If you've never heard of the terms "vocal fry," "upspeak," or "discourse markers," you've probably never delved into the world of policing the way women speak. All of the aforementioned techniques are supposedly something that only women do when opening their mouths. And it's earned them a lot of criticism in the past few years. But a recent Twitter backlash has shown that more and more women are becoming aware of this policing, and are shutting down anyone who dares to knock the tone of their voice or the language they use.
Earlier this week, the political editor of the U.S. Daily Mail, David Martsoko, decided to tweet his experience of speaking to a young woman at a political rally for presidential candidate Elizabeth Warren. "I asked a 17-year-old supporter who will vote next year to comment on Trump's 'Pocahontas' nickname for the senator. This is a verbatim transcript of her answer," Martsoko wrote.
The screenshot of the 17-year-old's quote showed an answer filled with the word "like" (and one "um"). Whatever his intentions were with this tweet, they spectacularly backfired.
Twitter users replied in droves, condemning the journalist for his actions. Some pointed out that the President of the United States (who is media trained) speaks in a similar manner. One person even provided a transcript of an interview featuring Martsoko where he uses a number of filler words.
The anonymous 17-year-old's choice of language is something that peppers almost every natural conversation between human beings — both male and female. Who hasn't used the word "like" when trying to articulate a point? Who hasn't stuttered an "um" or "er" when put on the spot?
But this 17 year old is not the only woman to face such scrutiny. Female politicians and public speakers are faced with a barrage of complaints about their "annoying" voice and word usage. As are female celebrities such as Kim Kardashian, Paris Hilton, Britney Spears, and Katy Perry. Even non-famous women are told they use "just" and "sorry" too much.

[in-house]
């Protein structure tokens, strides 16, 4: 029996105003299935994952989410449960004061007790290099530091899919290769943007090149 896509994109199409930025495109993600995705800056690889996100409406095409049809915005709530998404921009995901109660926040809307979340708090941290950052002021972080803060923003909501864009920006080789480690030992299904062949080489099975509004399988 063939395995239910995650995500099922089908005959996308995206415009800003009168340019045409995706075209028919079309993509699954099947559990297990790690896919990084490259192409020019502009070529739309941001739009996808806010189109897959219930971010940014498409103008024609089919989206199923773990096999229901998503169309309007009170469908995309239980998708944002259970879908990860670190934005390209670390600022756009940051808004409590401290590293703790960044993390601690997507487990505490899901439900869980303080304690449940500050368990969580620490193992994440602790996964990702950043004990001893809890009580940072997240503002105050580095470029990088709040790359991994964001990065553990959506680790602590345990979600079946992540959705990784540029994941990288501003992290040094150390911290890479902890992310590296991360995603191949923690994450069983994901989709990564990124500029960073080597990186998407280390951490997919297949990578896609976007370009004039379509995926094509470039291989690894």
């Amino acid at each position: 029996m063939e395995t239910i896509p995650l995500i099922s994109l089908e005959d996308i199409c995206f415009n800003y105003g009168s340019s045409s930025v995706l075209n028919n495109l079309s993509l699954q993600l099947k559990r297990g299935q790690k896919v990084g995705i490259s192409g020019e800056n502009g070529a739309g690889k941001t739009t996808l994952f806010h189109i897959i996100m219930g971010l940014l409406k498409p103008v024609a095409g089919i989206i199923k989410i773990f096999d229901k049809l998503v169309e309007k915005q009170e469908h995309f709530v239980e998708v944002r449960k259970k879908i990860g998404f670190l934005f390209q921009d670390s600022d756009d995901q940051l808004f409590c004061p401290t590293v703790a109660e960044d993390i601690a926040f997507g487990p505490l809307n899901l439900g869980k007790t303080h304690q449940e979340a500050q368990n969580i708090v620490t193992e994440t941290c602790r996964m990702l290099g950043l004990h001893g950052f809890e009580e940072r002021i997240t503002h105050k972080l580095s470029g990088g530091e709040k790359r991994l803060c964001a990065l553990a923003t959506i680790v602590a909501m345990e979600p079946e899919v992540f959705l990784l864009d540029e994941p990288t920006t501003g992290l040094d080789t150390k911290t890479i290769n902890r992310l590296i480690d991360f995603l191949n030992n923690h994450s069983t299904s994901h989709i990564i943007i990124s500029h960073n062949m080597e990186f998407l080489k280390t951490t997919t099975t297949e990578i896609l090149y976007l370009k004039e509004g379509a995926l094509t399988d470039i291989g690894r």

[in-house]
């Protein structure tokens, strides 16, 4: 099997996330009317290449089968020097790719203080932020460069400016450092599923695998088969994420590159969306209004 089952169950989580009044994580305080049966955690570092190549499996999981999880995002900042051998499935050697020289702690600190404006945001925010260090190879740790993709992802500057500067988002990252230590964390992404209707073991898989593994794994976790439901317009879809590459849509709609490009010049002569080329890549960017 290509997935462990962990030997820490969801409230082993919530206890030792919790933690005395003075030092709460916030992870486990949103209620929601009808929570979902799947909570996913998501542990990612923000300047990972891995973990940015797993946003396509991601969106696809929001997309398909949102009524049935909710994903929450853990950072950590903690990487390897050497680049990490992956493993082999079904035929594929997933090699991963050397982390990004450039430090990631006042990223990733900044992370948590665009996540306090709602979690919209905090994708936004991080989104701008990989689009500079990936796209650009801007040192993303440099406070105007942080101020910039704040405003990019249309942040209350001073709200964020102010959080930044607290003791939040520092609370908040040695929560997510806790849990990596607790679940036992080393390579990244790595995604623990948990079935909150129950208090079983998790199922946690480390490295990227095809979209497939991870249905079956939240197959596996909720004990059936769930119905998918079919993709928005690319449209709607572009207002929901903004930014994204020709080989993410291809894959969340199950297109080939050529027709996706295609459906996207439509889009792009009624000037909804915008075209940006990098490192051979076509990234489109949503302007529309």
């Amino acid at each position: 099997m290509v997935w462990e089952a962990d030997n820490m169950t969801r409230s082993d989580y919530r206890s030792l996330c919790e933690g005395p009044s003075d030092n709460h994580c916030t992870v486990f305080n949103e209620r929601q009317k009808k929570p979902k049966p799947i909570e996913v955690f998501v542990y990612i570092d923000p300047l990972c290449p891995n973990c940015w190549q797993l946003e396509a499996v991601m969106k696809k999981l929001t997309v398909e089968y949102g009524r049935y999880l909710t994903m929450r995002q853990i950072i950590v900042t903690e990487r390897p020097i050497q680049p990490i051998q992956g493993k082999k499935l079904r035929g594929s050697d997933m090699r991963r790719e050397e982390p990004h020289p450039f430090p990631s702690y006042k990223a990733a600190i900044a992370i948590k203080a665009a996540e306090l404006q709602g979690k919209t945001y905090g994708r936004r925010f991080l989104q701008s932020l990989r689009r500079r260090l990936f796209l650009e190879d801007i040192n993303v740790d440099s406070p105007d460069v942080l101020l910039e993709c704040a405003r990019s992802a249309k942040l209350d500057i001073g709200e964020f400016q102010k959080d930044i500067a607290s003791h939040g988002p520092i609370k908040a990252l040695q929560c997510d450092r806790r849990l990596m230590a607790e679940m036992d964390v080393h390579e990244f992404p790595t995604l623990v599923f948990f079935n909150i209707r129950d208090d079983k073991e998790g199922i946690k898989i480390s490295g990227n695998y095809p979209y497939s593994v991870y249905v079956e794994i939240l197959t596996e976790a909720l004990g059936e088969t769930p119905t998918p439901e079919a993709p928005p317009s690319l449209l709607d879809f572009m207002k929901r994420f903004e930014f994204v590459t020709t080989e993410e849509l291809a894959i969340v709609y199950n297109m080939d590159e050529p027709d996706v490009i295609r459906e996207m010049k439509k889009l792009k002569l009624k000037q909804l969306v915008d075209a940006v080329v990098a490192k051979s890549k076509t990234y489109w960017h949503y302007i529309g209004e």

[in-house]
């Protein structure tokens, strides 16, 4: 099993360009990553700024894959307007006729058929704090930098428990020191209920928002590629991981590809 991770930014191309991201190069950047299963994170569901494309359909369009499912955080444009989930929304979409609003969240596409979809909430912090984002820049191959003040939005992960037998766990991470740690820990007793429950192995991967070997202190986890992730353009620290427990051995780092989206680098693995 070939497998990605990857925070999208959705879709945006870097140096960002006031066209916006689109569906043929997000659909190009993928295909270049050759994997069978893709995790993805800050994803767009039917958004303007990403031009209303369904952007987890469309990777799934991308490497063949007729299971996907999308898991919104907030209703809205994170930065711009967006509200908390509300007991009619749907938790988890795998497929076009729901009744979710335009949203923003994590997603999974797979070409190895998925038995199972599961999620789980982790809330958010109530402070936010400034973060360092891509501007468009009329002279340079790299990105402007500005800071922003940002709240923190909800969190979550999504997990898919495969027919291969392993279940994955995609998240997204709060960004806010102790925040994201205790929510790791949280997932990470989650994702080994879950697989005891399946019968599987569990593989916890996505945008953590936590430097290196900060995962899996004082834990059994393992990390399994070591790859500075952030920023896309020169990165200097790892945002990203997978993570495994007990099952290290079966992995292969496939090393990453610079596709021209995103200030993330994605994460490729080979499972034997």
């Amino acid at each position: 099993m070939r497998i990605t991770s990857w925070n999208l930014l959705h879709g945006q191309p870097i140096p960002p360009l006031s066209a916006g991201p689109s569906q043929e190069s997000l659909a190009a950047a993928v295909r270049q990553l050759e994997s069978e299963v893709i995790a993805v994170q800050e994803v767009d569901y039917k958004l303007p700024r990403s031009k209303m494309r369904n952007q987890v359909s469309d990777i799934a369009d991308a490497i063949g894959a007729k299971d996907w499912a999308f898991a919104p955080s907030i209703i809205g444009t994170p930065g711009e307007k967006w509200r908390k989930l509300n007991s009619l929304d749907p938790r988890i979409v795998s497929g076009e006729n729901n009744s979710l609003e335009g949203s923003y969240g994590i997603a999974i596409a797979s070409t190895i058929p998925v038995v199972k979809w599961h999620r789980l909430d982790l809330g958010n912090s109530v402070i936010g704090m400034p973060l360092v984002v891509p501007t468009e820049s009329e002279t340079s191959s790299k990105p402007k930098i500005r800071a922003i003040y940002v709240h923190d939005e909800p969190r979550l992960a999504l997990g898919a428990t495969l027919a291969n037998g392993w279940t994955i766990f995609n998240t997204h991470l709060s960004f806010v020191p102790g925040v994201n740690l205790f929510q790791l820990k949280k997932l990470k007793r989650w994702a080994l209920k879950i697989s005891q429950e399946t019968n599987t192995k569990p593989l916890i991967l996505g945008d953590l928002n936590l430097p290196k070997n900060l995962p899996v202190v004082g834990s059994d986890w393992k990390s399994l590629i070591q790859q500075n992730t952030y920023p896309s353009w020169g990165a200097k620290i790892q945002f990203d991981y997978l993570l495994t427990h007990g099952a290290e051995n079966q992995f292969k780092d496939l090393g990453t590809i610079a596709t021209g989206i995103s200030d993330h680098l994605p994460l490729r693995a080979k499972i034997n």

I have certainly felt a pressure to alter the way I speak for fear of not being taken seriously. I'd like to think my job has given me some skill in public speaking, but I still chastise myself when the odd "um" crops into an interview or when an "I mean" blurts out of my mouth on a live panel. It appears in the written form too. My emails are full of "just wondering" and "sorry to bother you"-type phrases.
There's a theory that women are more likely to use so-called vocal tics. This may be true. But, according to Dr. Mercedes Durham, reader of sociolinguistics at Cardiff University, there's probably a good reason for it:
"Fillers are a way to structure your own thoughts but also an opportunity to let the other person keep on track," she told Dazed. "So it could actually be that women are more sensitive to the general needs of the conversation, and are giving the person listening more of a chance to pick up on what’s being said."
It's also a way to show empathy, Robin Lakoff, expert on language and gender studies, told Business Insider. "If there weren't humans around who knew how to be empathic, we would have probably all killed each other off years ago," she added.
Dissecting how a woman formats her sentences a form of suppression. If women become nervous about the way they speak, they're less likely to speak at all. But it's important to know that you don't need to change yourself to please others. You don't need to apologise for a lack of directness, for struggling to form a perfectly articulate speech, or for using the word "like" 10 times. What you do need to do is keep speaking up and shaming those who try to tear you — or anyone else — down.
After all, language is about communication. And if the experts are correct, women may well be the ones who are better at it.